This morning as I was drying off after my shower, I noticed a spider hanging a few feet off my towel. I tried to shake him off, but his web held, so I grabbed the web and dropped him in the sink.
As I continued drying, I noticed that the slope of the sink was such that he could not get out. Even using old toothpaste spit for traction he fell short of the top.
So after I hung my towel back up I chased him with a piece of toilet paper until his web caught on it, then I shook him off behind the toilet.
I don't kill spiders anymore. I don't even transfer them outside unless Lady Steed insists. The connotation of a spider in our home is that there are also many smaller unseen critters roaming about. Spiders are predators. If there was nothing to eat, he would not be here. By removing the spider, I'm letting the ittybitty population go unchecked. And since I don't know what those ittybitties are, I choose to assume that I would rather the spiders eat them than let them overrun us.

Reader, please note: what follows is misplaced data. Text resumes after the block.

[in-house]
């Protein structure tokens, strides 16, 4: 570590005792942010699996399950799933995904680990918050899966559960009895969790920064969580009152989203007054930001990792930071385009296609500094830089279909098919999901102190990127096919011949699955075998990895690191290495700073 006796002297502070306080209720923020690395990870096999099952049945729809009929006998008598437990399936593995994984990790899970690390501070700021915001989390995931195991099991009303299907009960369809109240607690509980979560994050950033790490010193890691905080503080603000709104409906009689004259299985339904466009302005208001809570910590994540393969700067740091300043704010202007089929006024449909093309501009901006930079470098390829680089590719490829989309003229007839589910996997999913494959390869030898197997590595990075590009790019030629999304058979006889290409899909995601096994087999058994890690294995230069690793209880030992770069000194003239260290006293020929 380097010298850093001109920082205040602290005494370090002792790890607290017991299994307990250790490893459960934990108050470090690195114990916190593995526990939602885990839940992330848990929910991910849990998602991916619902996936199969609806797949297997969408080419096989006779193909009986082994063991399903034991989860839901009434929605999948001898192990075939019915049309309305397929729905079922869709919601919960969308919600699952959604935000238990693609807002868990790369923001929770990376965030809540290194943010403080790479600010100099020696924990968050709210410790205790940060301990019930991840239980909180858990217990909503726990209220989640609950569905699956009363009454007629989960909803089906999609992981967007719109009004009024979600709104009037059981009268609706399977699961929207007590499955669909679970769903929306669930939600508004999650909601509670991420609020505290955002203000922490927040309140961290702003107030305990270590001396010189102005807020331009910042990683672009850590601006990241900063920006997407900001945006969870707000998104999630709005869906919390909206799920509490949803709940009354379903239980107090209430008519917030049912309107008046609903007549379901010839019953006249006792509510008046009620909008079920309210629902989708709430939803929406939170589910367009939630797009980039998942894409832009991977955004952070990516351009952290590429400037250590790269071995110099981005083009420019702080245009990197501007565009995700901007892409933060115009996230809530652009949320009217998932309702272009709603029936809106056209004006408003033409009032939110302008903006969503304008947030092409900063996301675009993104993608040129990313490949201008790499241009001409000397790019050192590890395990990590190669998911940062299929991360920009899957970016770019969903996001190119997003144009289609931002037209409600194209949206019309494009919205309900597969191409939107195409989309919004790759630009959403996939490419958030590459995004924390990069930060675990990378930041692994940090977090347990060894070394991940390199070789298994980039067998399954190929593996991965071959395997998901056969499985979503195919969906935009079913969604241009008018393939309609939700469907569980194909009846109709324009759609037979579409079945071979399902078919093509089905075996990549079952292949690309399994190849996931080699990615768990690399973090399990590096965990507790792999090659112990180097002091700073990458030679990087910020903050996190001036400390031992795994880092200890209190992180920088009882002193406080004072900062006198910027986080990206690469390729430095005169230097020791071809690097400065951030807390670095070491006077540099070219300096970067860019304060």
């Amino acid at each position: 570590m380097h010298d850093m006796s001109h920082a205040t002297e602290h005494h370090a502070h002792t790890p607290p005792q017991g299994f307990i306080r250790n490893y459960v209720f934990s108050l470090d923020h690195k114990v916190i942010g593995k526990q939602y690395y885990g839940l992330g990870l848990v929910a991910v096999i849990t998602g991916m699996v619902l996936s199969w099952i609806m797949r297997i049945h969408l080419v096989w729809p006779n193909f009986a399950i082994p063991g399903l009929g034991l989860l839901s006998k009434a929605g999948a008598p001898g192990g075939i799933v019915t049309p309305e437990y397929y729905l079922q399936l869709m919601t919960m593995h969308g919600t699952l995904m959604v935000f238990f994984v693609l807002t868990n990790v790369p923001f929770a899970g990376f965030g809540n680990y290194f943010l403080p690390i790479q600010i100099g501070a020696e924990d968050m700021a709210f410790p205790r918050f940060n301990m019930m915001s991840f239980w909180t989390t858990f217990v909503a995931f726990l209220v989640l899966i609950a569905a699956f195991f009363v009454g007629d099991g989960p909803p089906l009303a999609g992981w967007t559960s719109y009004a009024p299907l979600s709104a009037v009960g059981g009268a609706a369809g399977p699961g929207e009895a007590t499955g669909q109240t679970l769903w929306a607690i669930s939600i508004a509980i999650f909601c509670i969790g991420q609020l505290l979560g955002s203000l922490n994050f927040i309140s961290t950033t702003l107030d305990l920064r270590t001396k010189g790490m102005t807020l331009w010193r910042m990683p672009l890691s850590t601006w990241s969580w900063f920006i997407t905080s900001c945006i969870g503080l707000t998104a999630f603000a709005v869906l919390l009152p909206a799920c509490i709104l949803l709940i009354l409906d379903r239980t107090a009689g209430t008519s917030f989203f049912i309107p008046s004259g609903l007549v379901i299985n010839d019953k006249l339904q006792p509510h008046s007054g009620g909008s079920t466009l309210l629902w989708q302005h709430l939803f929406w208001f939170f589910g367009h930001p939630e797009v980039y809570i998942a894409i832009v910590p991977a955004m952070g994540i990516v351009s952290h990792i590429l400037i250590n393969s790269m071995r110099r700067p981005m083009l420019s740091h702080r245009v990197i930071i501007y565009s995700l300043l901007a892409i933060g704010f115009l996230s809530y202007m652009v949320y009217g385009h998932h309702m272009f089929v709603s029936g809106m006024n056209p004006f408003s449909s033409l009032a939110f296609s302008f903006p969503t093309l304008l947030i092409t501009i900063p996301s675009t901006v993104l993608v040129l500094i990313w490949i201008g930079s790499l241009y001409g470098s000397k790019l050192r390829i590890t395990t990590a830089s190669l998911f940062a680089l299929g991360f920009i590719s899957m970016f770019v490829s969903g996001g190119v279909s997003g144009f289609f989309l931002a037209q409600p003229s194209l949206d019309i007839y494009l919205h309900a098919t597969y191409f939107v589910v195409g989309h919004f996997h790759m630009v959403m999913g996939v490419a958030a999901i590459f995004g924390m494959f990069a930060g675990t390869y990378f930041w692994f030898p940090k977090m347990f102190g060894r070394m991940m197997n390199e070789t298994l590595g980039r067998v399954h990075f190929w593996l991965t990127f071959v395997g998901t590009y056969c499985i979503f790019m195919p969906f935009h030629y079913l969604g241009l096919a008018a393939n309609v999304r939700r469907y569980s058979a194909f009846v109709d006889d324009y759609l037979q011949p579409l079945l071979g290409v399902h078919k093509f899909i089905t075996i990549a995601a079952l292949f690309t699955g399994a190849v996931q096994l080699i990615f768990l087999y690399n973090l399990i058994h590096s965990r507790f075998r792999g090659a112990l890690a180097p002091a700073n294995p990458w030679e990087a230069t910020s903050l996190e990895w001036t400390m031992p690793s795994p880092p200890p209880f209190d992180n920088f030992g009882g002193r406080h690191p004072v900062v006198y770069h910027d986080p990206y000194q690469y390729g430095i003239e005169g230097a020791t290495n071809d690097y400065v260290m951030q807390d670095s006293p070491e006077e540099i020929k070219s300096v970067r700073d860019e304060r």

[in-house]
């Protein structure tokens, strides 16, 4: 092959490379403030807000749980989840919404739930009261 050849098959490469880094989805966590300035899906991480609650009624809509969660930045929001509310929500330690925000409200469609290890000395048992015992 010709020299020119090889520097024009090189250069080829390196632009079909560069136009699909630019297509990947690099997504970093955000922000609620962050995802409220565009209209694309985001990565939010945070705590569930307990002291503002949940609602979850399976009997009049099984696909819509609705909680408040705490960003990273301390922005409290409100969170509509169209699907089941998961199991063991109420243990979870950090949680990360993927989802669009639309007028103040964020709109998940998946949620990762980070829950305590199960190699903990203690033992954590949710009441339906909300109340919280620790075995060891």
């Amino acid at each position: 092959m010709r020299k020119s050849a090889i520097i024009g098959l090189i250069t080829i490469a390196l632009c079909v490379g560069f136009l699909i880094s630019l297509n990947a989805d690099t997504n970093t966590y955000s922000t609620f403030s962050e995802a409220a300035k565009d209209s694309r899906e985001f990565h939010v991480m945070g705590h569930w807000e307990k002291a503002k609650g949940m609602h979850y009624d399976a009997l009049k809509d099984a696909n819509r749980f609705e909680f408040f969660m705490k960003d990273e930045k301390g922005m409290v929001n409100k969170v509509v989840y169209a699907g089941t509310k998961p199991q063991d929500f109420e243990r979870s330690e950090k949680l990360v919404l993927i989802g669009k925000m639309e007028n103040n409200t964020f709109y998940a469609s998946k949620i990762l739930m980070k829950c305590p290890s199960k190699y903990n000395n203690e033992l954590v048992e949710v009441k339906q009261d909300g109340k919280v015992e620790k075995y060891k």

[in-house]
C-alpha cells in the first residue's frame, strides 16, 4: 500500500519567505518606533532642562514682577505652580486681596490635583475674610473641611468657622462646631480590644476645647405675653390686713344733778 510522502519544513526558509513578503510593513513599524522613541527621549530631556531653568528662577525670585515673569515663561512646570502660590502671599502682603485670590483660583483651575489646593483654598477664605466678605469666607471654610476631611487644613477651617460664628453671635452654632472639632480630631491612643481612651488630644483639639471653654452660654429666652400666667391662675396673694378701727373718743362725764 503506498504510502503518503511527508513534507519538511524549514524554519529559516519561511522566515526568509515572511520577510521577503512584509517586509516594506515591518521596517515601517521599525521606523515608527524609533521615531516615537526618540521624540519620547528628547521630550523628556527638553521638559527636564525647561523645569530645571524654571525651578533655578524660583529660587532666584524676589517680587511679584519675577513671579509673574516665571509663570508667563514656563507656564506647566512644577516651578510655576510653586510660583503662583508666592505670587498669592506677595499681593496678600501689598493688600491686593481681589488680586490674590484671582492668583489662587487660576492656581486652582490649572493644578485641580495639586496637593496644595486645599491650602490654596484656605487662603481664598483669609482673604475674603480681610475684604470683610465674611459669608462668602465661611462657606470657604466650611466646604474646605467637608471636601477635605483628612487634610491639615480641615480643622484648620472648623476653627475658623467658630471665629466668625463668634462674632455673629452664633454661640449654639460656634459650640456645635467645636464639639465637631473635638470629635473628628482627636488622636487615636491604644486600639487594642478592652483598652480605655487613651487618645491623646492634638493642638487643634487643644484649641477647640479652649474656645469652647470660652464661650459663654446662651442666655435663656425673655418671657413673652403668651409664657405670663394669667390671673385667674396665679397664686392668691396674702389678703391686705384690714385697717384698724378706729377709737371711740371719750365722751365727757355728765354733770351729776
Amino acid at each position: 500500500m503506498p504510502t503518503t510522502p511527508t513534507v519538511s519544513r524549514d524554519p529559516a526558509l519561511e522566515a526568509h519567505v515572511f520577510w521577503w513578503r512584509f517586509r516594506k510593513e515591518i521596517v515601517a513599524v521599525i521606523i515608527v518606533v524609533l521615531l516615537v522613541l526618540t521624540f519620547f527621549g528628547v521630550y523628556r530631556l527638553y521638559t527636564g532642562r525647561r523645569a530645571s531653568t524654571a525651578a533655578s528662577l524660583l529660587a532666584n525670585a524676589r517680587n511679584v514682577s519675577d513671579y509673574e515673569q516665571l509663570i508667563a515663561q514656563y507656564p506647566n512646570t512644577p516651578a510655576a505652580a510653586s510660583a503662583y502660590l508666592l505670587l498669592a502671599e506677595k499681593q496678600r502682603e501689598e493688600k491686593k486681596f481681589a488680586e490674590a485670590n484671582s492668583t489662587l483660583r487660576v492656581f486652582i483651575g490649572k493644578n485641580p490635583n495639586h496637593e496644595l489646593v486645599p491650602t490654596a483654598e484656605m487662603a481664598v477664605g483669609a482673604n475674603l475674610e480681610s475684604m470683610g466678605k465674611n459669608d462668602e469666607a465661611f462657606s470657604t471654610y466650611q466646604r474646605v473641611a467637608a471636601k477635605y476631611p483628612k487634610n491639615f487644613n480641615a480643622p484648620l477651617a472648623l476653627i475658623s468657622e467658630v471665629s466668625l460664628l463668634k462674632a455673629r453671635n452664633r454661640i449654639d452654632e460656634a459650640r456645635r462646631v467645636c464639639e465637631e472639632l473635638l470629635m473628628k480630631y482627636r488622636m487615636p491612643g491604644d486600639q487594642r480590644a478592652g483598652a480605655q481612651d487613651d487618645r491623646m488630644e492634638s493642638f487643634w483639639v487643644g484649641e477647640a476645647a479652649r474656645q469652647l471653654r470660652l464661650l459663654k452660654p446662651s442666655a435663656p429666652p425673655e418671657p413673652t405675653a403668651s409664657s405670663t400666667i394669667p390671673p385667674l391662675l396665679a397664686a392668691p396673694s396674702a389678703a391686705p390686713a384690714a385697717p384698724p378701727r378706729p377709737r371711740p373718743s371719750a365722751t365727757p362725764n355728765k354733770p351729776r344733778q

Where's the svithe in this?
I believe that spiders are one of the things that we, somewhere deep in our genetic code, instinctively fear and hate. But why should we?
When I reexamined my relationship with spiders, I realized that the spiders' goals coincide with my own. If my house was ittybitty-free, the spiders wouldn't come inside. So if they're here, it means they are doing me a favor.
Thank you, spiders.